It would be an easy test to refute the claim that Mr. Floyd was indeed murdered by Chauvin. All they’d have to do is endure about 10 minutes of what is likely to be an uncomfortable experience—but certainly survivable, right?
And just to make sure that nothing goes wrong, unlike George Floyd’s experience, this little test will be closely monitored so if—for example—the volunteer passes out, the pressure will be released and a medical expert will be there to revive them if needed. They would also have the option to “tap out” much like a mixed-martial arts contest if they feel they can’t go any longer.
That seems like a simple enough request. Who wants to volunteer?
The following was written for National Public Radio in response to their request (for listeners) to answer the following question: What music has changed your life? This post first appeared in October 2007.
Growing up in Akron, Ohio, working-class rock-and-roll music seemed to find its way into nearly every home—ours was no exception. And while Dylan, Springsteen, and Mellencamp permeated the airwaves, the one song that stirred me to my soul (and still does to this day) was written and performed by a singer and band that fell just short of national stardom status—Midwest Midnight by The Michael Stanley Band.
Stanley once said that Midwest Midnight was, “…the most honest song I’ve ever written,” and it was the first song that spoke to me about my hometown—or at least that part of the country that I called home. Stanley’s anthem left me feeling that there was no denying who I was or where I was from—no matter where I chose to live following my high school graduation in 1978.
It’s funny how one can know the words of a song by heart after all these years and still only possess a vague notion of the song’s intended message—such is art. Today, the lyrics of Midwest Midnight are still abstract to me and at 47-years-old, I would have thought this little mystery would have been solved by now. Perhaps I really don’t need to know what Stanley was trying to say because his song has woven its way into the fiber that defines me, which is understood, but not necessarily articulated.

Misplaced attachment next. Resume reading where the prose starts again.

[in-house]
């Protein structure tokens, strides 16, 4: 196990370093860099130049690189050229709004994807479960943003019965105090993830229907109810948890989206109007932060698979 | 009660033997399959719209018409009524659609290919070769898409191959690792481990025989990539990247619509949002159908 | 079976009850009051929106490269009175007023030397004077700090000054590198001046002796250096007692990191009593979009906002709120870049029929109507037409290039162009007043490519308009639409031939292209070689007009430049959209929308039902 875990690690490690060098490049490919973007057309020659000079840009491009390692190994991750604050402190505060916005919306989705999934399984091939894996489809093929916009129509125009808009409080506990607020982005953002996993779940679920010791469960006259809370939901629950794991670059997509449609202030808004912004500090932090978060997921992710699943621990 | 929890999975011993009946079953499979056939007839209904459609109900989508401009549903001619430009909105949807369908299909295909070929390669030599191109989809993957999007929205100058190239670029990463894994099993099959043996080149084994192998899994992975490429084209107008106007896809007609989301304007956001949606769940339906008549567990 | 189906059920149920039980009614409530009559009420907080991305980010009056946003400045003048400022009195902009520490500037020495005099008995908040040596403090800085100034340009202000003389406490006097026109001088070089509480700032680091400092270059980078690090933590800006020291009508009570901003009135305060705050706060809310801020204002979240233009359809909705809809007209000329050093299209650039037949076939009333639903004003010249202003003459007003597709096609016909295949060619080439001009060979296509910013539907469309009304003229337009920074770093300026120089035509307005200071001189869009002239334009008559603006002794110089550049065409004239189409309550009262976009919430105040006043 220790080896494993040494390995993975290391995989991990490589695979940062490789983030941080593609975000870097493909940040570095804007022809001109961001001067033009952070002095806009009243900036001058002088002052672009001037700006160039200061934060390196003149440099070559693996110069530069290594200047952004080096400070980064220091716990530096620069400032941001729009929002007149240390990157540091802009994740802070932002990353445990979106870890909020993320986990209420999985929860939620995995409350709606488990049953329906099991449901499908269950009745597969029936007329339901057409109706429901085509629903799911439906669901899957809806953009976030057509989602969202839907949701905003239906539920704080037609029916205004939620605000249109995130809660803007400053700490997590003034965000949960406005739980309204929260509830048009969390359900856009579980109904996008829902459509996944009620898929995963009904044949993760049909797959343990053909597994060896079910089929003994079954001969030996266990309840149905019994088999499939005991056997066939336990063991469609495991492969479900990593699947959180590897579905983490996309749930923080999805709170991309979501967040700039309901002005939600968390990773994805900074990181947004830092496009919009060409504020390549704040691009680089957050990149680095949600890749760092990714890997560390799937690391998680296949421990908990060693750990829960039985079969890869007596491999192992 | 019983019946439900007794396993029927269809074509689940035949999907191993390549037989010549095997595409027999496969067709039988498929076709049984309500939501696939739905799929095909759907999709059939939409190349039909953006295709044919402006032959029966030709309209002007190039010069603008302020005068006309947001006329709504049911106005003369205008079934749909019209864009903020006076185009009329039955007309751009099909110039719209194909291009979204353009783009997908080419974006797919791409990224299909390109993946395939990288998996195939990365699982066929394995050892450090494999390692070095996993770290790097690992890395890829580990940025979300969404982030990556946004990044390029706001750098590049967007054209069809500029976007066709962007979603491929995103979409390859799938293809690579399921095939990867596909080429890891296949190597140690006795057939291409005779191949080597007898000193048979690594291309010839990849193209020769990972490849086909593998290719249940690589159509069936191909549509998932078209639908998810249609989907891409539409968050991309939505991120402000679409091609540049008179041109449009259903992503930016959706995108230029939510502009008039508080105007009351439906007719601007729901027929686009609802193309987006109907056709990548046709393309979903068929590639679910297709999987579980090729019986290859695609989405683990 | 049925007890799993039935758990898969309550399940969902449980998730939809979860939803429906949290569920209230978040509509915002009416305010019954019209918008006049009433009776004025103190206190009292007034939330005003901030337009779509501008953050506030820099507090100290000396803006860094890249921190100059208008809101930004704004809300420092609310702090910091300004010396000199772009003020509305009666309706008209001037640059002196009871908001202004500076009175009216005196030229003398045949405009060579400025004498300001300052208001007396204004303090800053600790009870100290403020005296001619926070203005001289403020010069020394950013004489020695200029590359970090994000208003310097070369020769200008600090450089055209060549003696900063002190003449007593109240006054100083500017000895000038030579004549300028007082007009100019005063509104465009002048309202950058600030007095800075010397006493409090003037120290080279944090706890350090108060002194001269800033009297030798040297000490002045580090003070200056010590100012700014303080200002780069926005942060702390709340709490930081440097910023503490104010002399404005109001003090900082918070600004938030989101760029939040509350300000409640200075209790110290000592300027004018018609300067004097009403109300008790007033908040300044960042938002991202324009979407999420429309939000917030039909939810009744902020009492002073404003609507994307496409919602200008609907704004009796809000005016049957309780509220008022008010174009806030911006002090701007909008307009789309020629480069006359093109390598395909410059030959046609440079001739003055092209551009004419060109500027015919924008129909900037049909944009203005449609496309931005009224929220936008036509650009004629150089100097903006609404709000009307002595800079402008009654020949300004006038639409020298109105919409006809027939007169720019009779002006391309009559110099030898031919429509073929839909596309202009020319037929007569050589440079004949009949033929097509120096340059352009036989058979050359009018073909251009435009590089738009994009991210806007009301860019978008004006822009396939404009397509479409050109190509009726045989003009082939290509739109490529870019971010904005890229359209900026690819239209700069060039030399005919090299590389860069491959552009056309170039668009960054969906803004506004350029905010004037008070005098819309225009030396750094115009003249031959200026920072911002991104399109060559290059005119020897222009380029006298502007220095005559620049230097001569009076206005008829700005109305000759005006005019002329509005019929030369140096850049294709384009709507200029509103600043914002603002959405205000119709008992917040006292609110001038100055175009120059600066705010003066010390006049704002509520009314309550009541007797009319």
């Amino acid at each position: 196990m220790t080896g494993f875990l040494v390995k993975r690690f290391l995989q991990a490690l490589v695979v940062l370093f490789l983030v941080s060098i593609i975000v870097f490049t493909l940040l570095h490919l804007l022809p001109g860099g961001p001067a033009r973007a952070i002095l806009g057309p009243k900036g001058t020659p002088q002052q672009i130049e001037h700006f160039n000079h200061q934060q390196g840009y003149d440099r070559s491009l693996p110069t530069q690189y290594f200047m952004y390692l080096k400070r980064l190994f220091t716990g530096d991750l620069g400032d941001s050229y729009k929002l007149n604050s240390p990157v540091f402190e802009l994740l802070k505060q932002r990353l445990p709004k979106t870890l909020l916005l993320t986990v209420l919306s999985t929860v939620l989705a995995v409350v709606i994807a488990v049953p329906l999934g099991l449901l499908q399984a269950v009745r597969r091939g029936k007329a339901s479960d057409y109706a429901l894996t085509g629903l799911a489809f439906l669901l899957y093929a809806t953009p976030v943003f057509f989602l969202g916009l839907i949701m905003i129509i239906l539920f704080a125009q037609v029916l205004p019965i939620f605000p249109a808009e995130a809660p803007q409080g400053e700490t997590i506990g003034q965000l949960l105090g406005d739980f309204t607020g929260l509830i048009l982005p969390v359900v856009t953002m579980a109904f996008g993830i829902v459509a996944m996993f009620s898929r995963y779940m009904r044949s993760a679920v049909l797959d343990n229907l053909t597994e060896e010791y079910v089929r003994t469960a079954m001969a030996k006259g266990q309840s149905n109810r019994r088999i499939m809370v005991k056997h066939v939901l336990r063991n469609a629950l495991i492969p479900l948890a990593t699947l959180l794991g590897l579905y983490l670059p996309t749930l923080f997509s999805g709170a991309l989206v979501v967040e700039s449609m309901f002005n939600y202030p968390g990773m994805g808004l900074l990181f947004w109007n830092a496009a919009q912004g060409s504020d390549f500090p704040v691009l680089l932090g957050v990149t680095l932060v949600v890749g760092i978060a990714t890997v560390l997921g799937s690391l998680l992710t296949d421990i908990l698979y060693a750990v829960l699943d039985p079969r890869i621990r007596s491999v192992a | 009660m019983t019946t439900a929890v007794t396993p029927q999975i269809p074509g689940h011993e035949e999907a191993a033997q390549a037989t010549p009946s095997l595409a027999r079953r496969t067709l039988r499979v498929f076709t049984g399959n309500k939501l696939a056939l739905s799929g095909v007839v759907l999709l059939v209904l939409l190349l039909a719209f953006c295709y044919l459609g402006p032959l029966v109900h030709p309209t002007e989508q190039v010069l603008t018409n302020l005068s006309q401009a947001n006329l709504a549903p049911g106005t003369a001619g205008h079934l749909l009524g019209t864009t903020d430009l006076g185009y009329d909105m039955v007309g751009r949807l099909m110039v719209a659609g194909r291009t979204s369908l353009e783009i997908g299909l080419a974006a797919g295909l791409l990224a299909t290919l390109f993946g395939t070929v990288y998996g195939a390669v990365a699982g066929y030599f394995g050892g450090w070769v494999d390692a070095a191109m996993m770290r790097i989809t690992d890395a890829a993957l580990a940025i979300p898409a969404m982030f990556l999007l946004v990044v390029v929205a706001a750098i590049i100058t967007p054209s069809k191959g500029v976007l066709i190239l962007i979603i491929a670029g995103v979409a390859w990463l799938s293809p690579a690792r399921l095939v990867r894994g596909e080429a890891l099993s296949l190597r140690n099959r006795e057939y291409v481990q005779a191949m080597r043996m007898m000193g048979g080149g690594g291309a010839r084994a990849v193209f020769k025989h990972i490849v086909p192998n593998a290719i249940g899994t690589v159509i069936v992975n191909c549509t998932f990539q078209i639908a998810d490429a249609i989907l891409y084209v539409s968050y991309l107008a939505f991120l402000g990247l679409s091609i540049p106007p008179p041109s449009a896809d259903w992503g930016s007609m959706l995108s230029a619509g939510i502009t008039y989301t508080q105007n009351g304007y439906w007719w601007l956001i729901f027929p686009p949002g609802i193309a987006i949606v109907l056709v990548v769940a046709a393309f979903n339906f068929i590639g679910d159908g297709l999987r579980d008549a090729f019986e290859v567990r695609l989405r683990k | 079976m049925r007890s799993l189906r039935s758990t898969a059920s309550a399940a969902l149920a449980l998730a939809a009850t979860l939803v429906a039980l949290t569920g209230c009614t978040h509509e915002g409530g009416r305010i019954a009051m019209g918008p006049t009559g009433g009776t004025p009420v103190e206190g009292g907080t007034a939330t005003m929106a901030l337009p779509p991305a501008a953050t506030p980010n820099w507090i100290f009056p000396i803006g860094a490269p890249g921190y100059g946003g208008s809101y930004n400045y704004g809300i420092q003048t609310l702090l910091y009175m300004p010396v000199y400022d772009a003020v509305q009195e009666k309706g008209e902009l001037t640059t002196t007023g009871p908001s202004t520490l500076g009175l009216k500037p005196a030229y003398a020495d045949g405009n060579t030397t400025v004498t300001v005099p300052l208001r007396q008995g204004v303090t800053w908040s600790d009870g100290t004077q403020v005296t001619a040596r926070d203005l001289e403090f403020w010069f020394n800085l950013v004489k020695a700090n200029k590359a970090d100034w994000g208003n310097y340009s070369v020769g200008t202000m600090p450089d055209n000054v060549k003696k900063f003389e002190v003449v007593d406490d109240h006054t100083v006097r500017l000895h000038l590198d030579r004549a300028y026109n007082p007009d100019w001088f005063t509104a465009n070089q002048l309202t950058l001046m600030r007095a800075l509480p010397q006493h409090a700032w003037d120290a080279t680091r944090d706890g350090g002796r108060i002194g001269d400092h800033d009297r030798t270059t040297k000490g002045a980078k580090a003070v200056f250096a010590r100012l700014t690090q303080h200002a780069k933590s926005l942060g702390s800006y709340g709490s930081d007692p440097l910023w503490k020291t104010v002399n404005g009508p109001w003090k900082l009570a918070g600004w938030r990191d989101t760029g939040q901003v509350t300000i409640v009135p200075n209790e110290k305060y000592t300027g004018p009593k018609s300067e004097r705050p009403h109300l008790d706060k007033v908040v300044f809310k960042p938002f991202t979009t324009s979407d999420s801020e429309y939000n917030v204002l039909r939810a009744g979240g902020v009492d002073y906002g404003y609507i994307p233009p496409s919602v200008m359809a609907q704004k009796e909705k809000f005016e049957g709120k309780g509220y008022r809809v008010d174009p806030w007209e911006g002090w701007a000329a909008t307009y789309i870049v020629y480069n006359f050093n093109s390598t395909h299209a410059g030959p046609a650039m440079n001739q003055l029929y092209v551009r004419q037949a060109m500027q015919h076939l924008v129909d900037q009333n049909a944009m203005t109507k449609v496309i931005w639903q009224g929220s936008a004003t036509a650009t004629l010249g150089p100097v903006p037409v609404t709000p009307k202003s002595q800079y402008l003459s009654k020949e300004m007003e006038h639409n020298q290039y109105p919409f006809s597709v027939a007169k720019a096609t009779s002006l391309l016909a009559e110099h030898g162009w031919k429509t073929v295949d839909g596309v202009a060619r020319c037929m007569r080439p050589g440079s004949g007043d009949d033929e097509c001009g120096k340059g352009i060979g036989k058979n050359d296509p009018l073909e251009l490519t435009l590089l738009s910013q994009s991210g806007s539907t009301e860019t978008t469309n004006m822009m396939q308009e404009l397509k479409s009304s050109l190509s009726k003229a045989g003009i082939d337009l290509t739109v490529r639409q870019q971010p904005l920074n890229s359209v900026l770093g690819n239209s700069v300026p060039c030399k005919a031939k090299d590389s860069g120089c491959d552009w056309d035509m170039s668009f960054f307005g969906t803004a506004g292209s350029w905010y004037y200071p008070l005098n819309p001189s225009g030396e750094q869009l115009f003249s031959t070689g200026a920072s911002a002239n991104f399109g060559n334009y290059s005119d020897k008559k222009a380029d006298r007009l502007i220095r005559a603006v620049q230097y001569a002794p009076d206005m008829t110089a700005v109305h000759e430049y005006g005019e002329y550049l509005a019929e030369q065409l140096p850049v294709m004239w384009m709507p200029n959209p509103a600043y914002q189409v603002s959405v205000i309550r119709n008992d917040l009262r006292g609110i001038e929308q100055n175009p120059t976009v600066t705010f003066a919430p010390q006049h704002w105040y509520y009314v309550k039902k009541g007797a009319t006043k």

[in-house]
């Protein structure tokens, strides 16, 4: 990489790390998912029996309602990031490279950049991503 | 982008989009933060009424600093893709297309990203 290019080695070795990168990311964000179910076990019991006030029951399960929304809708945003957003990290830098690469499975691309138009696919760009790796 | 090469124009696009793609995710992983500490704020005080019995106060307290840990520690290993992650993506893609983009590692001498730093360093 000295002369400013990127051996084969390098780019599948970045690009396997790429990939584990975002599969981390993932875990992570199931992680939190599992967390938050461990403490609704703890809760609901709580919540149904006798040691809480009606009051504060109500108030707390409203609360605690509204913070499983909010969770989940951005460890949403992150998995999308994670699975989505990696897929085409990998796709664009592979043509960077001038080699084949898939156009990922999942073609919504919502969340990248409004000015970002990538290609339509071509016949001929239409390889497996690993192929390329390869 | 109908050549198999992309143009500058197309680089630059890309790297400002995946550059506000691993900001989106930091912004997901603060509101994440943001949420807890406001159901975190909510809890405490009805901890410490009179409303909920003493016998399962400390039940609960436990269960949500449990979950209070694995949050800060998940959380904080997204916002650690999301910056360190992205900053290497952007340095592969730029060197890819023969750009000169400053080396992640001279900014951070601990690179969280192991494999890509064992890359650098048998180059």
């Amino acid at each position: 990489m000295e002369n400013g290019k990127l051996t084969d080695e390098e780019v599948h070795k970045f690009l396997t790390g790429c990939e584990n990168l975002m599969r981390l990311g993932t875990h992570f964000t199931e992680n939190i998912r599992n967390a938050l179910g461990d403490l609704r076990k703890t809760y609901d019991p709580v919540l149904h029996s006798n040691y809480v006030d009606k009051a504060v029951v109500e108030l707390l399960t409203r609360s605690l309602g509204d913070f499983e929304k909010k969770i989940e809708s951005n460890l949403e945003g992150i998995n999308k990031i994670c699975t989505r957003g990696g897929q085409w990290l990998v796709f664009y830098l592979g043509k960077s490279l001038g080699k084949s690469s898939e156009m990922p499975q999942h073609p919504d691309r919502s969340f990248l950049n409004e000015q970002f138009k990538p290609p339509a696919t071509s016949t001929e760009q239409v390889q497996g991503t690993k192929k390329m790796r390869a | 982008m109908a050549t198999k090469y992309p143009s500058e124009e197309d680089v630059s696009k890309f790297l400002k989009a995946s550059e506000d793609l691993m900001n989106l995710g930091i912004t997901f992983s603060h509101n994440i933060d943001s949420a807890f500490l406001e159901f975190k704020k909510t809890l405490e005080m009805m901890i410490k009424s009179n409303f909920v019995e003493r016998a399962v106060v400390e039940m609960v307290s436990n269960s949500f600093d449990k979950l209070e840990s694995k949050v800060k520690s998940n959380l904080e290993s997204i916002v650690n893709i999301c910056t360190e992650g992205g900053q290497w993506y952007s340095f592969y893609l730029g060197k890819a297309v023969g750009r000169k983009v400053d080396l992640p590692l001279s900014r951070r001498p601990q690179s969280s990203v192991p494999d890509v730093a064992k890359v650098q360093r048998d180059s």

Living in the wide-open spaces that straddle the Wyoming and Montana border, I consider myself a Westerner now. And while my taste in music has expanded exponentially over the years, every now and then my MP3 player will select Midwest Midnight in the shuffle mode and I’m instantly taken back to the world of Northeast Ohio—its overcast skies, industrial skylines and its proud, working-class ambience.
Excerpt from Midwest Midnight
Why can’t she see what she’s doing to me
If that bandstand girl only was here
And I’m living the dream, getting lost on the screen,
doing Presley in front of the mirror…
And I’m hanging around, getting high on the sounds
of the ladies and electric guitars
Cross a double yellow line to who knows where
with six sets of glory a night in some bar…
Ten thousand watts of holy light
from my radio so clear…
Bodies glistening, everybody’s listening
as the man plays all the hits that you want to hear.
Postscript: Michael Stanley passed away on March 5, 2021 after a short battle with lung cancer. His last performance was in March of 2020 at the Akron Civic Theatre just before the COVID-19 pandemic hit.
Here’s a video of Stanley singing another early song and a favorite, The Rosewood Bitters, recorded in his basement on April of 2020.
In 2019, WKSU’s Amanda Rabinowitz interviewed Stanley for his Cleveland Arts Prize Lifetime Achievement Award. LISTEN HERE for the interview.